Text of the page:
What do you mean “in manual mode”?
All major transactions were structured individually, taking into account the requirements of clients, on the one hand (and the struggle for large customers was very serious at that time), and the requirements of regulations – on the other. It was very important not to overstep the reasonable boundary of risk, without which there is no financial transactions in principle. I was less interested in the banking routine, although I was probably one of the few top managers who understood the operational processes. I started almost from the bottom, so at least I understood how the bank worked.
Who did you start out as?
Deputy head of the operational department of the Imperial Bank branch in St. Petersburg. I was called there in the early 1990s by a fellow student with whom I was in graduate school. That bank is long gone. Everyone remembered him only for his commercials, which were brilliant. Nevertheless, I learned a lot of things there.
And from there you were already invited to Moscow?
Yes. A few years before Imperial, I met Alexei Kudrin, the future Minister of Finance of Russia; he and I are still friends, by the way. He invited me to the bank.
Was it difficult to move from St. Petersburg to Moscow?
I guess so. I am, after all, a very St. Petersburg person. St. Petersburg is a city that lives in a completely different rhythm, much more relaxed. In Moscow, even time went by differently. This has always amazed me. When I finished working in Moscow, I decided not to stay there.
Did you finish it on your own accord? Weren’t you sorry to leave such a high position?
No pity. There were different circumstances. In 2007, I had a rather complicated surgery in Germany. I miraculously survived. After that I worked for two more years, but I could no longer work in the same mode. I’d come in from meetings at 11 p.m. and I felt like I wasn’t physically going to last that long. In addition, VTB had a strategy of becoming more Western, and I was a member of the previous generation. And that’s wrong, too. A lot of what I did at the bank was good for its time. Then came people much more educated, more technologically advanced, and better suited to the moment.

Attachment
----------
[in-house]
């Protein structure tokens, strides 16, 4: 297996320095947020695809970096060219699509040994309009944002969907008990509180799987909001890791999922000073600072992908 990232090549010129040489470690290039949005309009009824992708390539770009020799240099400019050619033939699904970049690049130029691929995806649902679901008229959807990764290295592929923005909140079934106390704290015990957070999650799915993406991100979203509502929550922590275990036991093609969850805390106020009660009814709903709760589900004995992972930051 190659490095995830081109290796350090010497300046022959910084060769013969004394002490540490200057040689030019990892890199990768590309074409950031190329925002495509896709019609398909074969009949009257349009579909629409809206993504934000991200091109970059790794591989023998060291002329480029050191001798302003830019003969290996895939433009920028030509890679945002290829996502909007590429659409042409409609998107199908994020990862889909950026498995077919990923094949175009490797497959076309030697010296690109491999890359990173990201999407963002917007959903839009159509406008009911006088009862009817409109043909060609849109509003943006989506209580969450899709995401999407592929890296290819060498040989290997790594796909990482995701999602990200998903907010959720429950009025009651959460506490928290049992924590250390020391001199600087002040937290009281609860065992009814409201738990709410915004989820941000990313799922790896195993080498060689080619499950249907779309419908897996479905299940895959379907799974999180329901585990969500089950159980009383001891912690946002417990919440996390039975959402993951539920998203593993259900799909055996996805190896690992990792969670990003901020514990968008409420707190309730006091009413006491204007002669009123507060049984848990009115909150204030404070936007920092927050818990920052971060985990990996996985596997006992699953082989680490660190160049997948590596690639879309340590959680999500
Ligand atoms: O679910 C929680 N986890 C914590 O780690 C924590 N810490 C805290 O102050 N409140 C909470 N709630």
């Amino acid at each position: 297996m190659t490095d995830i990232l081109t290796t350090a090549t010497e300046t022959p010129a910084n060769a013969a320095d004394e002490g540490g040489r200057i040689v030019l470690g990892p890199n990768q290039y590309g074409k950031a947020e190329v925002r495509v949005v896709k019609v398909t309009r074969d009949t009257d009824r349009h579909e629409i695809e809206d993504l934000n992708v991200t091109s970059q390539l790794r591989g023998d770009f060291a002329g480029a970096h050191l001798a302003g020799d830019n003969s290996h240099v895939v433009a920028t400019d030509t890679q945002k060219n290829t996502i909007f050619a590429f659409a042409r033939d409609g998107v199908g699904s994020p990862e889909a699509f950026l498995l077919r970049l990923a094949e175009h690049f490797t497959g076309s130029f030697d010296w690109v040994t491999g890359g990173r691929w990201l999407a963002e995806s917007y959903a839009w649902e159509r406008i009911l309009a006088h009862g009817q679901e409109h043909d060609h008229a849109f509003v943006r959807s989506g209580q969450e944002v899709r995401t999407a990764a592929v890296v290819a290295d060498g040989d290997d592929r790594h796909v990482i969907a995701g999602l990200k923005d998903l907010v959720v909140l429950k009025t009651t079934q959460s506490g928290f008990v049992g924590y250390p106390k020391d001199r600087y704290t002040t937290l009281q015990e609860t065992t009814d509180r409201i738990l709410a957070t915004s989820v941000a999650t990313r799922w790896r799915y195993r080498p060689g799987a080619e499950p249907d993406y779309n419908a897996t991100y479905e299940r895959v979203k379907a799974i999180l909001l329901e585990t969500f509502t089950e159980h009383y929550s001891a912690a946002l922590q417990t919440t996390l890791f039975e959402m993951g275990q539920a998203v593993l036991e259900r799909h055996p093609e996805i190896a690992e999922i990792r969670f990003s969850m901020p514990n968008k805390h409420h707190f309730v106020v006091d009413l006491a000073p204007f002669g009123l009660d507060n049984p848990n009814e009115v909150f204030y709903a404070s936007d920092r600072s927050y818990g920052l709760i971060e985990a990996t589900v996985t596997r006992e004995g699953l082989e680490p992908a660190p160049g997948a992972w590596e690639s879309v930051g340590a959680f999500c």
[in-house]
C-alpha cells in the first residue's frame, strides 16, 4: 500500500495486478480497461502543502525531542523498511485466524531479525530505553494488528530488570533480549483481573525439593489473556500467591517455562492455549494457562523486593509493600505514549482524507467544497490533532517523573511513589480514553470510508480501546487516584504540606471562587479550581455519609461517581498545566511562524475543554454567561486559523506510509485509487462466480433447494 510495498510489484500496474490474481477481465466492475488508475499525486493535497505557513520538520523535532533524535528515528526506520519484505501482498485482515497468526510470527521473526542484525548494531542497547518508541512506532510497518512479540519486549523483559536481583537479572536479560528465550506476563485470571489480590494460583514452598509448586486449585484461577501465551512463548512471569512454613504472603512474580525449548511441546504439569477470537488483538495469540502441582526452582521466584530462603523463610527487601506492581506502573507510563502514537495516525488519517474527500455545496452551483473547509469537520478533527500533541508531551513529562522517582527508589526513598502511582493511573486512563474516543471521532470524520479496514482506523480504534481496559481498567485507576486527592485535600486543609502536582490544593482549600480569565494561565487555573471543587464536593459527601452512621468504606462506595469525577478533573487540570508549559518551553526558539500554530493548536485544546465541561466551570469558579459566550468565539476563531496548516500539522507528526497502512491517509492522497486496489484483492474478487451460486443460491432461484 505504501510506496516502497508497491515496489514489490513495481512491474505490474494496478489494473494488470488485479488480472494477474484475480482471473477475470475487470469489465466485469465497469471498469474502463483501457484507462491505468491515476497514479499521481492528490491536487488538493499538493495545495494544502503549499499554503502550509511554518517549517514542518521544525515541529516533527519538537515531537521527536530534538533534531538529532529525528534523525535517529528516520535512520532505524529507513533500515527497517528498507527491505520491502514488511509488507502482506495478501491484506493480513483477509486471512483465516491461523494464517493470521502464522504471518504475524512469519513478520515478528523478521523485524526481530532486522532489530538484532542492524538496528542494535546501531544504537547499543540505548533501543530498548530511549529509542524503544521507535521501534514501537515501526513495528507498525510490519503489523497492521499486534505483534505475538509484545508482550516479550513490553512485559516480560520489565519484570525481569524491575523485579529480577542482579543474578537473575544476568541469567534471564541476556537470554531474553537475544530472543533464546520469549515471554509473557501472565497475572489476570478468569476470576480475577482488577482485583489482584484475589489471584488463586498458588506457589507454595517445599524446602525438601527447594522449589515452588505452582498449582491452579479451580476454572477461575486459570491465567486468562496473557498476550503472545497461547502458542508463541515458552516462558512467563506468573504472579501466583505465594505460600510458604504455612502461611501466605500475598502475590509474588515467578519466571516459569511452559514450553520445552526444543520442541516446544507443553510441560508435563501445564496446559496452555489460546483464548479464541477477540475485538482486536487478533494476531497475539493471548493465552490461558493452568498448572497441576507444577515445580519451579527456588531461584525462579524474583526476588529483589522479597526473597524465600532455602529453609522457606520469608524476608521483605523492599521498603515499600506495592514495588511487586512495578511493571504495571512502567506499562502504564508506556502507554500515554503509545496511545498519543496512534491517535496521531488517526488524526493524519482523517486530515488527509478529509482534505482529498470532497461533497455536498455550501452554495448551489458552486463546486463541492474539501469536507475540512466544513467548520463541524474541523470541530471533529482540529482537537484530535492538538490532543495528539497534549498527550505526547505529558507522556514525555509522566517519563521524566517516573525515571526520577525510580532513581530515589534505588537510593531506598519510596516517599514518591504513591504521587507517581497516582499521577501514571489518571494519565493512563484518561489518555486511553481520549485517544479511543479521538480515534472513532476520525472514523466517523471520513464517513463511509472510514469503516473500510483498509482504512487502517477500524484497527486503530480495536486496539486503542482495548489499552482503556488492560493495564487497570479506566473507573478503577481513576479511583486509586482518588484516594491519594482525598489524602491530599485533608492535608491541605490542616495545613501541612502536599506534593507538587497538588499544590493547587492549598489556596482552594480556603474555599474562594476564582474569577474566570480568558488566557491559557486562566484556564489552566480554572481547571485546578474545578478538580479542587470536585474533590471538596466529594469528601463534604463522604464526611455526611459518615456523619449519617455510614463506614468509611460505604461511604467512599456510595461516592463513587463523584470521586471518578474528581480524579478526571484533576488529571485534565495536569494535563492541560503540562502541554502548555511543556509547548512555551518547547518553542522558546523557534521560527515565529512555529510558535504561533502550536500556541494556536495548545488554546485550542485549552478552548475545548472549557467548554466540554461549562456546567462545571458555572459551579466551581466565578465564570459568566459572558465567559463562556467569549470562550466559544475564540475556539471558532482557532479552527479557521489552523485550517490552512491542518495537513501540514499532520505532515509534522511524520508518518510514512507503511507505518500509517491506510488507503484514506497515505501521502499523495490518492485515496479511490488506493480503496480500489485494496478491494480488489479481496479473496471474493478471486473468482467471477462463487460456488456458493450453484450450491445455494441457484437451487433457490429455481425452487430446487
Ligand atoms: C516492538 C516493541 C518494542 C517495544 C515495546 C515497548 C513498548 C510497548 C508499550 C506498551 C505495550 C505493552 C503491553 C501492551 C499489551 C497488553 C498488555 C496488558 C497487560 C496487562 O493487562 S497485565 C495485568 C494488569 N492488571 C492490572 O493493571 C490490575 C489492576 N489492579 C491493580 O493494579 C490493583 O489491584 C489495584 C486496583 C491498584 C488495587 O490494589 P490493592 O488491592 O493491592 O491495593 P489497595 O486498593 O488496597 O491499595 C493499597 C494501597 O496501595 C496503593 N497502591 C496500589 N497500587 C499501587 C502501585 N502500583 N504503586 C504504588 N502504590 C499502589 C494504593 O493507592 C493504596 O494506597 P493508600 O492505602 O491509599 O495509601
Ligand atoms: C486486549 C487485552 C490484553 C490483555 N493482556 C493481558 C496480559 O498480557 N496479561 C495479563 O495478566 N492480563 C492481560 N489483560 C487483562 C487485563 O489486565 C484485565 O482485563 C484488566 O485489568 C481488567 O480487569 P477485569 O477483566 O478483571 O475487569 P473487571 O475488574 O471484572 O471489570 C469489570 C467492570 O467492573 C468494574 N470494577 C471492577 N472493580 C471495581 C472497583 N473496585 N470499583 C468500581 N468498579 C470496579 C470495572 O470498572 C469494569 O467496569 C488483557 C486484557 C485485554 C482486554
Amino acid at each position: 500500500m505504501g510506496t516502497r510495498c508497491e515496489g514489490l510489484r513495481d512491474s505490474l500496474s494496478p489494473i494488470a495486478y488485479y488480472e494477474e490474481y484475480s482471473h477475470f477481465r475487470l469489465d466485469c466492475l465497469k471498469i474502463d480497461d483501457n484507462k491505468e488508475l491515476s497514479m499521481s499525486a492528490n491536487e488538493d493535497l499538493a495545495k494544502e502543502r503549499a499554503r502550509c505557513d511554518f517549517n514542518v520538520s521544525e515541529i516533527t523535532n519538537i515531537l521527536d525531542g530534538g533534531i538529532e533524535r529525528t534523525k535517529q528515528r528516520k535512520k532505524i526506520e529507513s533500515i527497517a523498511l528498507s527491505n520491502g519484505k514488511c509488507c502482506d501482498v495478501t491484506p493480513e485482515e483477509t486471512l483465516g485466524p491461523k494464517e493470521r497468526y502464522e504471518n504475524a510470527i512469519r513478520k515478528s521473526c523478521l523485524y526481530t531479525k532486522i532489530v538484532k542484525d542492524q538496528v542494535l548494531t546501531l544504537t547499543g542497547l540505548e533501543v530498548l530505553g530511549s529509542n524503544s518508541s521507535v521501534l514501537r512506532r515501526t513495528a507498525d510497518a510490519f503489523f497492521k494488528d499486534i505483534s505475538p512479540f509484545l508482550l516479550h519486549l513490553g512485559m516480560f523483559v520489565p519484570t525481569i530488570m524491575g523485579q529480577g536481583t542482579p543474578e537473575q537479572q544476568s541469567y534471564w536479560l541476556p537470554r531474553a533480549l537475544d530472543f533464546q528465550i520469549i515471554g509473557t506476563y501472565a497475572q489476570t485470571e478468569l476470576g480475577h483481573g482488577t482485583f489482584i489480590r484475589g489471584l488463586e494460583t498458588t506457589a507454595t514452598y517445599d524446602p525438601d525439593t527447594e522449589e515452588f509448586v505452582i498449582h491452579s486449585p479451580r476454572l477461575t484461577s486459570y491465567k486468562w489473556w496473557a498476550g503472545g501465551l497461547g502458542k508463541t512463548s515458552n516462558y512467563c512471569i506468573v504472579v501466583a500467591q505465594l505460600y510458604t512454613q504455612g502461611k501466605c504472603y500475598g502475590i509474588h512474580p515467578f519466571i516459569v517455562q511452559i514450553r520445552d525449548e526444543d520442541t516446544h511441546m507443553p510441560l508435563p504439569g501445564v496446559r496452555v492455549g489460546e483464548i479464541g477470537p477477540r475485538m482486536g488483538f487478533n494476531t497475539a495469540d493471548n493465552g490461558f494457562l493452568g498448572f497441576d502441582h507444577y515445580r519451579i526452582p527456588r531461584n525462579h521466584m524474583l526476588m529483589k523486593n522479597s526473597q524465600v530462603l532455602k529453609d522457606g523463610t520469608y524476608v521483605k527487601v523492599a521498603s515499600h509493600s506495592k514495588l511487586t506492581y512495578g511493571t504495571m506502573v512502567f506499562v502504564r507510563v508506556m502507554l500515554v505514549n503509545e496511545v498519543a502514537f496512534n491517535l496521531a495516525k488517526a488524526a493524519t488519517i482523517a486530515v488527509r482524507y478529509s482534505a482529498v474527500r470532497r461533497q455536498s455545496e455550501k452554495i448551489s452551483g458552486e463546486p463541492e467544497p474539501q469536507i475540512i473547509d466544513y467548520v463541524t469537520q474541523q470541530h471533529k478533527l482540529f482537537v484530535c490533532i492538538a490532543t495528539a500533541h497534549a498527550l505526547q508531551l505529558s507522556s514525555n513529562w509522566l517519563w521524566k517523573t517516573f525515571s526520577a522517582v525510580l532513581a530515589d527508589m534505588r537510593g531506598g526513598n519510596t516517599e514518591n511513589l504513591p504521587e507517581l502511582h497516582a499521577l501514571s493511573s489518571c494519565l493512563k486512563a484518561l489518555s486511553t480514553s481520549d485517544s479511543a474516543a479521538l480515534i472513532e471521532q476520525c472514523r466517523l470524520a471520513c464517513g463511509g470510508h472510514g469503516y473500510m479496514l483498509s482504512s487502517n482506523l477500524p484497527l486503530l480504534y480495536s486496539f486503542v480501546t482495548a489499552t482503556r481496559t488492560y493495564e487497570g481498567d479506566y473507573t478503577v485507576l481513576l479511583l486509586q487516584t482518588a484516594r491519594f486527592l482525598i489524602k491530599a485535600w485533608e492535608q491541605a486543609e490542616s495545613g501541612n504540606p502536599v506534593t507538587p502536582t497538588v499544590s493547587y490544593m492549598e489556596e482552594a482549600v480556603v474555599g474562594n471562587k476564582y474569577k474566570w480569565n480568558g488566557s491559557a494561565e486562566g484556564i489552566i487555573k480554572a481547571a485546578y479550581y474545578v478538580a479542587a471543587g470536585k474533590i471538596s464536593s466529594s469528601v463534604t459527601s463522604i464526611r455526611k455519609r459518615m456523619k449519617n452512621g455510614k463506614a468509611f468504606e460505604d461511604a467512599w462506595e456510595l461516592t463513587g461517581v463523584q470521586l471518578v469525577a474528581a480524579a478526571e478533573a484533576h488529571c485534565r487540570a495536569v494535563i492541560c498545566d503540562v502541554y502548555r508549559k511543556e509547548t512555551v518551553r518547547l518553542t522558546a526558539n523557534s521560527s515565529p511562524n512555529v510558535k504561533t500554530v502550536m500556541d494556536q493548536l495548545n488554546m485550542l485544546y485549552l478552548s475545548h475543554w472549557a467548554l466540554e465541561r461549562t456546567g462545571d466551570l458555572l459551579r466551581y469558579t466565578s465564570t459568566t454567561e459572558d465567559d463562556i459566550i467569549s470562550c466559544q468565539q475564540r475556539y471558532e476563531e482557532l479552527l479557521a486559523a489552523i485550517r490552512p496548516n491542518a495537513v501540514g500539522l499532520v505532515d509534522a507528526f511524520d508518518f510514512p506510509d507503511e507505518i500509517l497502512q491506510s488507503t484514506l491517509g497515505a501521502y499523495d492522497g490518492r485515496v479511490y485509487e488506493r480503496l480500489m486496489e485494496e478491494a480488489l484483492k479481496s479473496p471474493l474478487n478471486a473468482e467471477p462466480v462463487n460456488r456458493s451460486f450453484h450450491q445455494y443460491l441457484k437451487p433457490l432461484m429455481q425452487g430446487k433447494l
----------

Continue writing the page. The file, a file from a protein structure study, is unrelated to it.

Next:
During your time at VTB, is there anything you’ve done that you’re proud of?
VTB, on my initiative, financially supported a number of major projects in Russian industry. I think they were good deals, and time has confirmed that. On the other hand, seeing how many successful banks of the first wave went bankrupt because of non-performing loans, I have convinced at all levels that the so-called kickbacks most often end badly for people and are always detrimental to the bank. Along with the achievements, there were annoying mistakes that could have been avoided.
How did you end up in London?
My son went to a good grammar school in Moscow, but in St. Petersburg he went to a regular school, where he quickly went from A’s to C’s. I don’t even want to think about the atmosphere in that school. One day he asked: “Dad, can I go to England to study?” I said okay. He passed his exams as best he could then and went. Two years later, my daughter and I also moved to London.
Weren’t you bored here at first?
No, I was never bored, because I went straight into photography. And then, when there are a lot of kids, there’s always something to do.
Do you see photography more as a new career or a hobby?
Good question. I have a serious project in St. Petersburg – a gallery and photo lab called Art of Foto. The laboratory is very well equipped, I think it’s one of the best in Europe. In addition, we have assembled a very strong team of professionals. So to some extent photography is a business for me, albeit on a small scale.